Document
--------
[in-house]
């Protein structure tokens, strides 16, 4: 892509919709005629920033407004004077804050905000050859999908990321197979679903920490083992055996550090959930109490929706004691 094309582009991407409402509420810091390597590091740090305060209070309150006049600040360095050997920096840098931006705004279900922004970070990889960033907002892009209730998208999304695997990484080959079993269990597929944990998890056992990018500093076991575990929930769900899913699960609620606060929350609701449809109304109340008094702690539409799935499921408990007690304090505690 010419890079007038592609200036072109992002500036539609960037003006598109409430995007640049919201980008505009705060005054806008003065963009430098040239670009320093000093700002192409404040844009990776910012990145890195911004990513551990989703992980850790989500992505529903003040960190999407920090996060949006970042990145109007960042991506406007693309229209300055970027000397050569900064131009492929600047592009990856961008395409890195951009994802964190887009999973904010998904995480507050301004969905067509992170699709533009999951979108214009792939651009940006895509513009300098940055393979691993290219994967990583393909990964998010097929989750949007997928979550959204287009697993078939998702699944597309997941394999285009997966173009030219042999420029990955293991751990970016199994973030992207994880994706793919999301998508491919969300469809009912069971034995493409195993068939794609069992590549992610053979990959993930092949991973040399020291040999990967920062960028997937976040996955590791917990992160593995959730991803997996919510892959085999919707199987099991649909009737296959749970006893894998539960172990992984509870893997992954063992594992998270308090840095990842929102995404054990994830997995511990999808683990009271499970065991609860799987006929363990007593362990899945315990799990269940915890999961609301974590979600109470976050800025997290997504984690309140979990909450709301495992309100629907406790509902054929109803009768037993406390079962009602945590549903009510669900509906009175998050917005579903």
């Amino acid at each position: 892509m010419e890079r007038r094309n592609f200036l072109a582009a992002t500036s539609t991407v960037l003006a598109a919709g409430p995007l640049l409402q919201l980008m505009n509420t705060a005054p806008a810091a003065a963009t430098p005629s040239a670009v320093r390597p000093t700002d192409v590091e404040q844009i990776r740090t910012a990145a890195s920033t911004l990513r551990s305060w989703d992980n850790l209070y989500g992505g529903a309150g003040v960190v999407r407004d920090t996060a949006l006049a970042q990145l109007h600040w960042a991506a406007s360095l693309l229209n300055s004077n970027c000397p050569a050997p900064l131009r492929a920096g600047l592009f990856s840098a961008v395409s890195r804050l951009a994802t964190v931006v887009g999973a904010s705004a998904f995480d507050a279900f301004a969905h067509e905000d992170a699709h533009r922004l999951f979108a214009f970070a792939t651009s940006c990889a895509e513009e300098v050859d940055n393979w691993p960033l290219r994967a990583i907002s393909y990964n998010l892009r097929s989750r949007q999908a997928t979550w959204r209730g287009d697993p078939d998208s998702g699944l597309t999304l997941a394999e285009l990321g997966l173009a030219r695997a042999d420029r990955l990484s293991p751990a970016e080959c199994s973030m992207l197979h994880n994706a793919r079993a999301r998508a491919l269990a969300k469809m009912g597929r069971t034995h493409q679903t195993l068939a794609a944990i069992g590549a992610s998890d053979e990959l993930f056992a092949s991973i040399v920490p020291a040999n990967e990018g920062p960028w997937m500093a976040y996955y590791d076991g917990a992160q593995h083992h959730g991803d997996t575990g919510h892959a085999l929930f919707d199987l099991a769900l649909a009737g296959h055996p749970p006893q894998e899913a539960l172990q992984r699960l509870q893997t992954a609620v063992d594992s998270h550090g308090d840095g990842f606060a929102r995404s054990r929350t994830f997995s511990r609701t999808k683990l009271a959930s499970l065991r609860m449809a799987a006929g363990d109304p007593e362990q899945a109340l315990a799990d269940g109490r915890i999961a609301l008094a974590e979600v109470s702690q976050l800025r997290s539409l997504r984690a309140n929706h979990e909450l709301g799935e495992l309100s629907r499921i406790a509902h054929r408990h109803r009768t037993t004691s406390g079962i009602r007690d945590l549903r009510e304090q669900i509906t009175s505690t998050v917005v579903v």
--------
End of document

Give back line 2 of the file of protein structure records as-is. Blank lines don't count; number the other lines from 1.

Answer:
């Protein structure tokens, strides 16, 4: 892509919709005629920033407004004077804050905000050859999908990321197979679903920490083992055996550090959930109490929706004691 094309582009991407409402509420810091390597590091740090305060209070309150006049600040360095050997920096840098931006705004279900922004970070990889960033907002892009209730998208999304695997990484080959079993269990597929944990998890056992990018500093076991575990929930769900899913699960609620606060929350609701449809109304109340008094702690539409799935499921408990007690304090505690 010419890079007038592609200036072109992002500036539609960037003006598109409430995007640049919201980008505009705060005054806008003065963009430098040239670009320093000093700002192409404040844009990776910012990145890195911004990513551990989703992980850790989500992505529903003040960190999407920090996060949006970042990145109007960042991506406007693309229209300055970027000397050569900064131009492929600047592009990856961008395409890195951009994802964190887009999973904010998904995480507050301004969905067509992170699709533009999951979108214009792939651009940006895509513009300098940055393979691993290219994967990583393909990964998010097929989750949007997928979550959204287009697993078939998702699944597309997941394999285009997966173009030219042999420029990955293991751990970016199994973030992207994880994706793919999301998508491919969300469809009912069971034995493409195993068939794609069992590549992610053979990959993930092949991973040399020291040999990967920062960028997937976040996955590791917990992160593995959730991803997996919510892959085999919707199987099991649909009737296959749970006893894998539960172990992984509870893997992954063992594992998270308090840095990842929102995404054990994830997995511990999808683990009271499970065991609860799987006929363990007593362990899945315990799990269940915890999961609301974590979600109470976050800025997290997504984690309140979990909450709301495992309100629907406790509902054929109803009768037993406390079962009602945590549903009510669900509906009175998050917005579903």